Dry-sounding program hides gorgeous sounds


What: Early Music Society of the Islands: Songs from the Cloisters: Music from the Convents of 17th-Century Italy, with Cappella Artemisia, directed by Candace Smith.

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When/where: Saturday, Nov. 3, 8 p.m., Alix Goolden Hall (907 Pandora Ave., at Quadra Street).

Tickets: Adults $27, seniors and students $24, members $20. Call 250-386-6121; online at rmts.bc.ca; in person at the Royal and McPherson Box Offices, Munro's Books, and Ivy's Book Shop.

What: Images: The Piano Music of Claude Debussy, with Bruce Vogt.

When/where: Saturday, 8 p.m. Phillip T. Young Recital Hall (School of Music, MacLaurin Building, University of Victoria).

Tickets: Adults $17.50, seniors, students, and alumni $13.50. Call 250-721-8480; online at tickets.uvic.ca; in person at the U.Vic. Ticket Centre.

Among the best concerts I heard last season was the one that sounded the dustiest and most esoteric on paper: a program, sponsored by the Early Music Society of the Islands, devoted to monophonic chants by a ninth-century Byzantine nun. The music, beautifully performed, proved to be unexpectedly rich and moving, and was all the more pleasurable for being unfamiliar.

On Nov. 3, EMSI will offer another program built around an obscure repertoire of music by and for nuns, drawn this time from Italian convents of the 17th century. It will be performed by Cappella Artemisia, a vocal-instrumental ensemble based in Bologna, Italy, that will be stop-ping here as part of a month-long, 20-city tour of Western Canada.

Founded in 1991 by a California-born singer, Candace Smith, who still directs it, Cappella Artemisia devotes itself principally to sacred music composed by 16th-and 17th-century Italian nuns, working with scholars to illuminate a hidden, mysterious, but fascinating musical world, one that also presents certain challenges to modern performers. (For instance: How were the tenor and bass parts in this music performed in a milieu without men?)

Cappella Artemisia's Nov. 3 program will include motets, songs, "concertos," and other sacred vocal works for both soloists and ensembles, with and without instruments. Several pieces were composed by men, including Palestrina and Monteverdi, but the bulk of the program will be given over to works by eight women, only one of whom - Isabella Leonarda (1620-1704), who wrote instrumental sonatas as well as sacred vocal music - counts as well known.

(Have you ever heard of Raphaella Aleotti, Sulpitia Cesis, Chiara Margarita Coz-zolani, Bianca Maria Meda, Maria Xaveria Perucona, Alba Tressina, or Lucrezia Orsina Vizzana? Some of these women receive only passing mention, some no mention at all, in the 29 volumes of The New Grove Dictionary of Music and Musicians.)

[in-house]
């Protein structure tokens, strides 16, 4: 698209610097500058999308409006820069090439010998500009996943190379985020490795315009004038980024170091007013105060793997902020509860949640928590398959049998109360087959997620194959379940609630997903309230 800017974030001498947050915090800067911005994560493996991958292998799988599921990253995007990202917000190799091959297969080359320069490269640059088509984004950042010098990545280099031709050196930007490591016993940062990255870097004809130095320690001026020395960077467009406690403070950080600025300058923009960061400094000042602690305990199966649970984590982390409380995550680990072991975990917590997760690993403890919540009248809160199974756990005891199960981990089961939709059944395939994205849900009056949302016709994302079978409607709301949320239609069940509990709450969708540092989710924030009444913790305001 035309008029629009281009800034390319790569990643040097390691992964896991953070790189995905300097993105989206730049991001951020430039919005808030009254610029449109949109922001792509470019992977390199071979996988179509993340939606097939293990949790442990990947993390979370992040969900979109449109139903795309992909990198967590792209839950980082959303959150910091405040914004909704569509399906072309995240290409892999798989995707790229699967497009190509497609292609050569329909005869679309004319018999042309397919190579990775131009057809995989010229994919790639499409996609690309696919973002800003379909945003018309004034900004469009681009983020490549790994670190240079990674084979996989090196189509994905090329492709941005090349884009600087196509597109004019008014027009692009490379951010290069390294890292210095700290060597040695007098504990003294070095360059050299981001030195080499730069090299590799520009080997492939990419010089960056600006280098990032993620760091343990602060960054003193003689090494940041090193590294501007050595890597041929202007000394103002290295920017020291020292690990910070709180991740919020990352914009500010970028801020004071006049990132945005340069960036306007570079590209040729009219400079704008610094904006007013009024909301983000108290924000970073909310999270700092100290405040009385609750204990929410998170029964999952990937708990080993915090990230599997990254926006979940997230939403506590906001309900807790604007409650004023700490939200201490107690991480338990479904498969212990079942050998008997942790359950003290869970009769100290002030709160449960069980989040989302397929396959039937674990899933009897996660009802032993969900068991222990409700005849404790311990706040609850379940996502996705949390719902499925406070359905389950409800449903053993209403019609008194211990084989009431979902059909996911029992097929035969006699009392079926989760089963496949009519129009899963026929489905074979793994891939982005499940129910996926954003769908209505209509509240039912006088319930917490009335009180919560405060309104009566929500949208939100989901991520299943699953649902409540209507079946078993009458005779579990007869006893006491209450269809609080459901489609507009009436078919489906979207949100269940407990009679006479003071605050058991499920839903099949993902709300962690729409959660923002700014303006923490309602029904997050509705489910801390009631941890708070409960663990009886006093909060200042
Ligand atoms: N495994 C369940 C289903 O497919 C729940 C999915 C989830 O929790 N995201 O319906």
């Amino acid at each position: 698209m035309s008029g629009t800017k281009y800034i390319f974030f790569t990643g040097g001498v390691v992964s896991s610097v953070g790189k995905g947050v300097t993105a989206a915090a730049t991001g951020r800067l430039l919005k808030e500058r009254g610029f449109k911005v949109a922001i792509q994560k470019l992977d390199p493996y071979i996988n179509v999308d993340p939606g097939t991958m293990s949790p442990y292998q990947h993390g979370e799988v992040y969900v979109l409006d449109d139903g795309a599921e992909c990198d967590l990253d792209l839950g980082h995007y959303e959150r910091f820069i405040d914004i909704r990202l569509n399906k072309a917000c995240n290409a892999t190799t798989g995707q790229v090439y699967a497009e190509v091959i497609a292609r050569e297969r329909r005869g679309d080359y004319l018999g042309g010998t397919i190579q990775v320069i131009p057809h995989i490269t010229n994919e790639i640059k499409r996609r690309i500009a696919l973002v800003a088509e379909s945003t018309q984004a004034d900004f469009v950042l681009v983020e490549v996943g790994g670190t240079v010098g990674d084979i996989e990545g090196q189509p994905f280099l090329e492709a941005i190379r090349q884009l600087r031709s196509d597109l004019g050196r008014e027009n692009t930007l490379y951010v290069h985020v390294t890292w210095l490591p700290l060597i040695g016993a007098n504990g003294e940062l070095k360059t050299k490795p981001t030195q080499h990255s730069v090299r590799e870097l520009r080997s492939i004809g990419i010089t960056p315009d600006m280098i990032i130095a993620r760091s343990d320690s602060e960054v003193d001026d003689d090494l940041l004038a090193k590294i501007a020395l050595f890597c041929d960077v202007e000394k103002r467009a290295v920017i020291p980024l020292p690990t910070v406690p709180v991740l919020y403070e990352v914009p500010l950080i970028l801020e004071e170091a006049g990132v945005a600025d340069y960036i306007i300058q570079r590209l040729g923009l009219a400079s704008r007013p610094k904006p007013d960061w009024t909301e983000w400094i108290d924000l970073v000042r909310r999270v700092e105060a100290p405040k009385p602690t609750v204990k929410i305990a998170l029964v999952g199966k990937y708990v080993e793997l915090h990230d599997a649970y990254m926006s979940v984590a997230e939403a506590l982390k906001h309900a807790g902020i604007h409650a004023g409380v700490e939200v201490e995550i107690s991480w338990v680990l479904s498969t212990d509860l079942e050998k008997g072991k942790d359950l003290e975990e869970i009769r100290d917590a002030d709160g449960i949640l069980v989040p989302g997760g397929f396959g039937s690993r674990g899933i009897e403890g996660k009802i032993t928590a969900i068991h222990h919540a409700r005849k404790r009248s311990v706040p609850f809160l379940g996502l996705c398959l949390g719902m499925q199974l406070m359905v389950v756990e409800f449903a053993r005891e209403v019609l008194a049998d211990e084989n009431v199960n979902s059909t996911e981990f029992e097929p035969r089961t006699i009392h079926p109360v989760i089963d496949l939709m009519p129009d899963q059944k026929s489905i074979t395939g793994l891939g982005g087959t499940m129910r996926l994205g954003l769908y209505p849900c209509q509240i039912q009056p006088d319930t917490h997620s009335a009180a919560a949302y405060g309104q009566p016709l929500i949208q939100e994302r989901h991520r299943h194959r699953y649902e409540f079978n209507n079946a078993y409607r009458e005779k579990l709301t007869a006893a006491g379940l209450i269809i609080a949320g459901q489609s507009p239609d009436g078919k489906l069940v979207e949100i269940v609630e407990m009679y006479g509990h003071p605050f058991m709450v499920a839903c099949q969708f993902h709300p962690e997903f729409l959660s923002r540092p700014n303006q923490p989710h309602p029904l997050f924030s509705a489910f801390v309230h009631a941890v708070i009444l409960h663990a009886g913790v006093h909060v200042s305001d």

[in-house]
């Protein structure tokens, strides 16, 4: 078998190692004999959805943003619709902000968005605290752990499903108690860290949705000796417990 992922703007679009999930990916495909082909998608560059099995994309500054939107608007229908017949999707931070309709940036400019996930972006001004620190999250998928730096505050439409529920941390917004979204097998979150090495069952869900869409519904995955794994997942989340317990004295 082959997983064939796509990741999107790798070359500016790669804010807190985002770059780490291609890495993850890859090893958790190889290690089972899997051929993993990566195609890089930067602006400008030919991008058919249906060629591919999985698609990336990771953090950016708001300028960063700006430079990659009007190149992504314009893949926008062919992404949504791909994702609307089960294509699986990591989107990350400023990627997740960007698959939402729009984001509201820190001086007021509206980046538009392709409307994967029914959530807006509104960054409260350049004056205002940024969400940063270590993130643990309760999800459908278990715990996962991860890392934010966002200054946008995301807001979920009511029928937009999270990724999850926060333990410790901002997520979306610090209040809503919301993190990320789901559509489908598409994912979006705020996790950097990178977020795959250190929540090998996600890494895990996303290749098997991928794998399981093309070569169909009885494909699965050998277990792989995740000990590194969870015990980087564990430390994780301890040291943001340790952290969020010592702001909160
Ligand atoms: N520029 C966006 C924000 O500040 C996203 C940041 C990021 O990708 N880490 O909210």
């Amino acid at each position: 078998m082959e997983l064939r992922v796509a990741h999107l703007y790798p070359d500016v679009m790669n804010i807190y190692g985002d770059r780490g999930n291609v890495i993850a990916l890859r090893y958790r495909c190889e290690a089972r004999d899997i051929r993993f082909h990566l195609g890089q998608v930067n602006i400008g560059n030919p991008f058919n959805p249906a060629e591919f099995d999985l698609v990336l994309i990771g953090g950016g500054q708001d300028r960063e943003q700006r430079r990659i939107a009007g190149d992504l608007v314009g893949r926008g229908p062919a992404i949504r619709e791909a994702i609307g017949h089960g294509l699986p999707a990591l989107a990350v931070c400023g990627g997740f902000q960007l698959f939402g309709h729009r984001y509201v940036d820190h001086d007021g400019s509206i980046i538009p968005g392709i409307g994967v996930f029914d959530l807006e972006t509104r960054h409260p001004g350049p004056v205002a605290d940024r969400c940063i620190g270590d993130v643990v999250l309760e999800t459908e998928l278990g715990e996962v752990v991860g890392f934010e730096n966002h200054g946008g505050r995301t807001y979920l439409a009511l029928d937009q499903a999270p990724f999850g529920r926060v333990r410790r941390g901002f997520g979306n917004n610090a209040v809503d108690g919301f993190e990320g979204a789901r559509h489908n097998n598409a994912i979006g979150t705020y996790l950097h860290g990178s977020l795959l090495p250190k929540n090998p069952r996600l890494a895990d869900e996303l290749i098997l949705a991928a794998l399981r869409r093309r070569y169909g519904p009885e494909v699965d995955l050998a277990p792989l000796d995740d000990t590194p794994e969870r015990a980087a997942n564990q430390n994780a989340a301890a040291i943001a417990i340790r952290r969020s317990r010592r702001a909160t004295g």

However obscure, this music, far from being dry, turns out to be gorgeous, judging from Cappella Artemisia's recording of works by Cozzolani - one of seven CDs it has released, all devoted to this highly specialized repertoire.

Its touring contingent will comprise six female singers (Smith among them), two continuo players (viola da gamba and organ), and two cornettists, one of whom, Bruce Dickey, gave a lecture-recital here on Oct. 15.

Kudos to EMSI for once more enlarging our perspective of what constitutes "early music" by shedding light on another of its shadowier corners.

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The year 2012 offers little in the way of major birth and death anniversaries of important composers. John Cage's centenary is being widely celebrated, but not so the anniversaries of such worthies as Notker, Gabrieli, Hassler, Stanley, Dussek, Thalberg, Flo-tow, Massenet, Pentland and Nan-carrow, not to mention Frederick II, a fine 18th-century flutist and composer who, in his spare time, was the king of Prussia.

This year also marks the 150th anniversary of the birth of Debussy - not the most momentous milestone, admittedly, but with the greatest composers any excuse is a good one. (He died in 1918, so a bigger Debussy Year looms.) Pianist Bruce Vogt, a professor in the University of Victoria's School of Music, where he has taught since 1980, will mark the anniversary this Saturday evening with an all-Debussy recital titled Images. (He celebrated the Liszt bicentenary last year, too, with a three-concert series.)

Images is the title Debussy gave to two books of pieces published in 1905 and 1908. Vogt will perform both books - six pieces in all - along with the earlier Suite bergamasque, a reflection of the nationalistic neoclassicism that emerged in French music after the Franco-Prussian War of 1870-71, and five selections from Book 2 of the Préludes, published in 1913 and an early monuments of musical modernism. Vogt will also perform the song Clair de lune with soprano Susan Young, his colleague at UVic, with whom he has recorded three CDs.

Incidentally, Vogt's recital can be listened to not only in person but over the Internet, as some concerts in Phillip T. Young Recital Hall are now being streamed online through a very welcome new UVic program, Listen! Live. Launched in September, the program currently includes faculty and student concerts of the School of Music (audio only) as well as concerts of the Aventa Ensemble (audio and video). For now, however, concerts are only streamed live, not archived as podcasts.

For more information, visit finearts.uvic.ca/music/events/live


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